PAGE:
For a change, there were going to be wrinkles in our usual New Year's tradition. There would be a new venue and a new city. Huddling in protected areas of the lot in a desperate attempt to stay warm would be out. Going on a pre-show beach run would be in. For once, there wouldn't be a late December trip to the dirty, dreary cities of the Northeast. Instead, we'd get to go to a dirty, sunny city down south.
The first obvious beneficiary of the scene was Shakedown. Freed from the usual constraints of a winter show, it was hopping. The cops just let people set up tents and do whatever they wanted. There were two weird things about the scene though, there was a lot of meat for sale in the lot (this vegetarian actually had a hard time finding something to eat) and the scalpers were out and getting desperate. One almost got into a fistfight with a random hippie who was just trying to miracle someone. It was a scary moment, especially for someone like me whose word association to "Miami" is the murder of his friend Oren here in a car jacking in 1988. Fortunately, nothing became of the fight, and we went back to lying in the warmth before it was time to go in.
American Airlines Arena isn't going to win too many points from the Phish crowd, at least not from Section 309. It made a bad first impression as it didn't have nearly enough bathrooms. The whole point of building these new venues is to not have that kind of issue. The food was expensive, even by venue standards. There were no merchandise stands at all set up in the upper level, so if you wanted a shirt, that required going up and down two flights of stairs. Security was very tight at checking tickets even in the upper levels. All throughout the show, they lit up every single aisle in order to keep them clear. Even though the seats weren't bad in theory (second row in the upper level, a quarter of the way back Mike side), the stage seemed very far away. The acoustics weren't very good, especially in the first set.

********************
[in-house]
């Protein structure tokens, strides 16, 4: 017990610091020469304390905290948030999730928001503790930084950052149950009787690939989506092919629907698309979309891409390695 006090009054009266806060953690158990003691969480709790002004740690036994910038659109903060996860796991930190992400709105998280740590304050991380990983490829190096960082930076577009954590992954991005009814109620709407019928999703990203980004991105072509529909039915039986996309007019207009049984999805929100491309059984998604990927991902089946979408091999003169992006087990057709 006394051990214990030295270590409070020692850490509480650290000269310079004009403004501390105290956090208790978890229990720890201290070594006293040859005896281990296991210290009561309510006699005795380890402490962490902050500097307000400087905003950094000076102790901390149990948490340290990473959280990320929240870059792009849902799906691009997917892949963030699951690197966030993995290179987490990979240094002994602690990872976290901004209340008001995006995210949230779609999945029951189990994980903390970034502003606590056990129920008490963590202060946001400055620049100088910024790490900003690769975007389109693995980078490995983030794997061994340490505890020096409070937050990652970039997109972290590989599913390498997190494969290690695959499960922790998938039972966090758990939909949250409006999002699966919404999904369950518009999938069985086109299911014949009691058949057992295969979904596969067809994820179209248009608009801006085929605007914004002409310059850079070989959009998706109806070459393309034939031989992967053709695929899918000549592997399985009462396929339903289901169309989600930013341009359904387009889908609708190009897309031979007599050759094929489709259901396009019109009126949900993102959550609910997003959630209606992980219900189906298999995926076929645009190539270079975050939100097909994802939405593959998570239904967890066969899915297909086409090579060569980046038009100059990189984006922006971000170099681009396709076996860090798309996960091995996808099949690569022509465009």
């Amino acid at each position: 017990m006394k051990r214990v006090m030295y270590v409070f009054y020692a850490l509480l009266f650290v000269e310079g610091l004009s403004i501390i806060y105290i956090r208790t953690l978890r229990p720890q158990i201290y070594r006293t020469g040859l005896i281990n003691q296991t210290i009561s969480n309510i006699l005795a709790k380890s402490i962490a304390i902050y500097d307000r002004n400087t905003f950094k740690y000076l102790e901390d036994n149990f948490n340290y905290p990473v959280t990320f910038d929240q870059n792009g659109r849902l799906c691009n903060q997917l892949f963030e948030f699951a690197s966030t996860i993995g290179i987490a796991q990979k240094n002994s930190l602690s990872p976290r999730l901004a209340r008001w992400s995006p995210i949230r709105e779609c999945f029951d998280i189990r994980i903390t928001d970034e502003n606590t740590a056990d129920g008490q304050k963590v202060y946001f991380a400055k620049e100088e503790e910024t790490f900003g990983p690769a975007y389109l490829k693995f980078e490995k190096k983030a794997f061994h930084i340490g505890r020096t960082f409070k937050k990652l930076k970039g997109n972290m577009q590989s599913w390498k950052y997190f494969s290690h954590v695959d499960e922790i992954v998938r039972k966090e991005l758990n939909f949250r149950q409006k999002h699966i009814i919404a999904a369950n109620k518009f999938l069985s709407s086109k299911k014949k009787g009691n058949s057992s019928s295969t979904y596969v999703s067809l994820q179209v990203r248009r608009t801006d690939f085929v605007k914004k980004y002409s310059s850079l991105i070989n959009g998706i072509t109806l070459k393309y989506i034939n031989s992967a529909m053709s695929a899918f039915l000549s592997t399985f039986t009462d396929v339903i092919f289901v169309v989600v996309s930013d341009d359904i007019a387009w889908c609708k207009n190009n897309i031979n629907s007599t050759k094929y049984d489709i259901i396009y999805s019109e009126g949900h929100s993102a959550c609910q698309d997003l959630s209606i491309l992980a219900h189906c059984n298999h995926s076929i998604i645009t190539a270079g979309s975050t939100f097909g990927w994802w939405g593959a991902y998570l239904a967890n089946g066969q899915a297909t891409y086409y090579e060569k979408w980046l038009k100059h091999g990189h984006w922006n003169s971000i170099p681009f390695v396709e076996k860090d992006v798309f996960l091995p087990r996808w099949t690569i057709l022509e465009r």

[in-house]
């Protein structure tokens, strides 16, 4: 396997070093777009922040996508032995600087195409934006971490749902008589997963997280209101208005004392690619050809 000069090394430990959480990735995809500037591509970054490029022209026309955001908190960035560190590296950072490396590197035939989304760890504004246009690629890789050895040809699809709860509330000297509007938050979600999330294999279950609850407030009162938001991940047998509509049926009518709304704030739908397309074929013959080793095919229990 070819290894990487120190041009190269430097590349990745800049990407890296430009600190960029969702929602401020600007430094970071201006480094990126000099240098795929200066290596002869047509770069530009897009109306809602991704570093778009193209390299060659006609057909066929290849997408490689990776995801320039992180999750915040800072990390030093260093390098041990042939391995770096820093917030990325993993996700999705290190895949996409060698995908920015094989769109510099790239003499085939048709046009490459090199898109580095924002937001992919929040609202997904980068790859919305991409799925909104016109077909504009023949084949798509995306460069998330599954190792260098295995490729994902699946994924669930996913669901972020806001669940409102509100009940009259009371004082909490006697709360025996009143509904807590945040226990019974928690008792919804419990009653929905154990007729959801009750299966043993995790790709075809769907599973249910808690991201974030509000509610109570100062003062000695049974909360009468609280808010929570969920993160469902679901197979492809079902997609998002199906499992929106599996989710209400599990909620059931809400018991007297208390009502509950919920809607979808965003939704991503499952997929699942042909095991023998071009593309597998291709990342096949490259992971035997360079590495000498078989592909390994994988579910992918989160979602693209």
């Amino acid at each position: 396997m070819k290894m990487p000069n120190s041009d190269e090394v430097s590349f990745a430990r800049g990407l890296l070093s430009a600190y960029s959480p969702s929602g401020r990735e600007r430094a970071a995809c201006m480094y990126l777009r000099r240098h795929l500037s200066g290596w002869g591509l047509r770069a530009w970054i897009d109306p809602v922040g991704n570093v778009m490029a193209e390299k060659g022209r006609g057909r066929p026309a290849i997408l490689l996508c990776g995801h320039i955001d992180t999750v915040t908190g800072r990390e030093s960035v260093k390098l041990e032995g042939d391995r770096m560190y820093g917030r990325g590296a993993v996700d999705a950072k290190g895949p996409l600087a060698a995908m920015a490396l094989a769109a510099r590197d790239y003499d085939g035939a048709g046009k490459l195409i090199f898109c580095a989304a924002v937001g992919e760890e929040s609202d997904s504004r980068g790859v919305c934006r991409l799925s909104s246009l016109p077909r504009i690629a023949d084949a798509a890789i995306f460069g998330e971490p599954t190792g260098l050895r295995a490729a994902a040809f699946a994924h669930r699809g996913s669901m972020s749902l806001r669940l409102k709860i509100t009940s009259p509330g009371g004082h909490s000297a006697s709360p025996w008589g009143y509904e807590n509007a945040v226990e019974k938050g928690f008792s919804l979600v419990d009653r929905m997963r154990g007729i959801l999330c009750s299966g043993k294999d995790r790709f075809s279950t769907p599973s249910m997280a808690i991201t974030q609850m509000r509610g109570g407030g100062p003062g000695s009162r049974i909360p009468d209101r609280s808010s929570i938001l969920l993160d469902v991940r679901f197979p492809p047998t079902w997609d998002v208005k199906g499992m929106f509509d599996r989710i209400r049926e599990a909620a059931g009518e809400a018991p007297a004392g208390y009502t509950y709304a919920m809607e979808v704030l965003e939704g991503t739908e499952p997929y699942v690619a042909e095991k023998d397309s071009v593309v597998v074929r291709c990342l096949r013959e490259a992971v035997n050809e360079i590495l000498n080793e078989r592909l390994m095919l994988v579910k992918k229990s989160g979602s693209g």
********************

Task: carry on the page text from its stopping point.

The actual show started out oddly. We were looking around, trying to figure out the pattern of the coloring of the seats and speculating about what was behind the large black curtain over the stage when the lights went out. Much cheering. A minute or two passed though and the band failed to come out. They started piping music over the PA and the house lights actually came back on. People booed. Quickly, they turned them out and the band came right out.
The set opened up with a deep space jam. This was a fascinating moment. Would this be a new song? Would they just open up with a weird jam? Alas, Fishman ended all of my speculation about two minutes into it by starting the “Bowie” fill. It's not that “Bowie” is a bad song mind you, but there were just so many interesting possibilities there that didn't come to fruition.
The set started out strongly, if not spectacularly. The “Bowie” and the “Tweezer” were solid, but won't be making top ten lists. The set didn't really come into its own until “Frankie Says”. Yes, “Frankie Says.”